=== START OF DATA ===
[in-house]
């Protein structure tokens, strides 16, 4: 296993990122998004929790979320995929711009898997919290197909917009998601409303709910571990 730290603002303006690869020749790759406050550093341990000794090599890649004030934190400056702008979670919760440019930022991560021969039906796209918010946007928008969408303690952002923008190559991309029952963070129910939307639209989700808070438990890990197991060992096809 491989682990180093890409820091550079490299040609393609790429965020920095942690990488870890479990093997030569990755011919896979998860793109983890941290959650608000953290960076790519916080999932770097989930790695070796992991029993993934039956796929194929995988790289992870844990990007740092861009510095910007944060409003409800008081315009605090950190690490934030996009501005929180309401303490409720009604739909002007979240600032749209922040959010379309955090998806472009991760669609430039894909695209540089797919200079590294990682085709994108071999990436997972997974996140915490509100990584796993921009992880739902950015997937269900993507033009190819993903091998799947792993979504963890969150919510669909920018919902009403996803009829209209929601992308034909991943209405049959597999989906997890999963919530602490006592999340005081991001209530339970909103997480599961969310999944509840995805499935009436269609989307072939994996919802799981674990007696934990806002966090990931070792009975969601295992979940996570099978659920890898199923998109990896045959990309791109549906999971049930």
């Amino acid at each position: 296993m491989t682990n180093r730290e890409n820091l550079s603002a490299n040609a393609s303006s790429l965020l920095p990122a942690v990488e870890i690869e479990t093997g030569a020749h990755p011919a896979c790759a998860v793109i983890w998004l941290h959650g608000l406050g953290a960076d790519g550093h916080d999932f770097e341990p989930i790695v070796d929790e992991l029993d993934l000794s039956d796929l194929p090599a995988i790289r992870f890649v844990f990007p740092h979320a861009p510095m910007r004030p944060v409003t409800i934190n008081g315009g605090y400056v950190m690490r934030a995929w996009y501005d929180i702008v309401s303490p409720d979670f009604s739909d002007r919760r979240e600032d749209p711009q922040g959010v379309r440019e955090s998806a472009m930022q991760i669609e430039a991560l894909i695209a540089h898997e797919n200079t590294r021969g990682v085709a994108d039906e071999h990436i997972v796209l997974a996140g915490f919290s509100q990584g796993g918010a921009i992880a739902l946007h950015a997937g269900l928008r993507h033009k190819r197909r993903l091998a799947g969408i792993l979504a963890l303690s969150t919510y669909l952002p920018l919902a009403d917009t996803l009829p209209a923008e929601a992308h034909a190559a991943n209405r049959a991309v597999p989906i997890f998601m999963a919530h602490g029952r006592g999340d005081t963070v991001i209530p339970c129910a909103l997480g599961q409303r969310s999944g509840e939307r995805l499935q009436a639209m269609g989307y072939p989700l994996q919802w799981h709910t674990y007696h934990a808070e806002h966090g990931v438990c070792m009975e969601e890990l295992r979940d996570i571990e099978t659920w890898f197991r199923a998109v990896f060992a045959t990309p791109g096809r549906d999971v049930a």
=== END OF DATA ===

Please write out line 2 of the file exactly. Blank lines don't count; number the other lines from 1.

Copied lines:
């Protein structure tokens, strides 16, 4: 296993990122998004929790979320995929711009898997919290197909917009998601409303709910571990 730290603002303006690869020749790759406050550093341990000794090599890649004030934190400056702008979670919760440019930022991560021969039906796209918010946007928008969408303690952002923008190559991309029952963070129910939307639209989700808070438990890990197991060992096809 491989682990180093890409820091550079490299040609393609790429965020920095942690990488870890479990093997030569990755011919896979998860793109983890941290959650608000953290960076790519916080999932770097989930790695070796992991029993993934039956796929194929995988790289992870844990990007740092861009510095910007944060409003409800008081315009605090950190690490934030996009501005929180309401303490409720009604739909002007979240600032749209922040959010379309955090998806472009991760669609430039894909695209540089797919200079590294990682085709994108071999990436997972997974996140915490509100990584796993921009992880739902950015997937269900993507033009190819993903091998799947792993979504963890969150919510669909920018919902009403996803009829209209929601992308034909991943209405049959597999989906997890999963919530602490006592999340005081991001209530339970909103997480599961969310999944509840995805499935009436269609989307072939994996919802799981674990007696934990806002966090990931070792009975969601295992979940996570099978659920890898199923998109990896045959990309791109549906999971049930």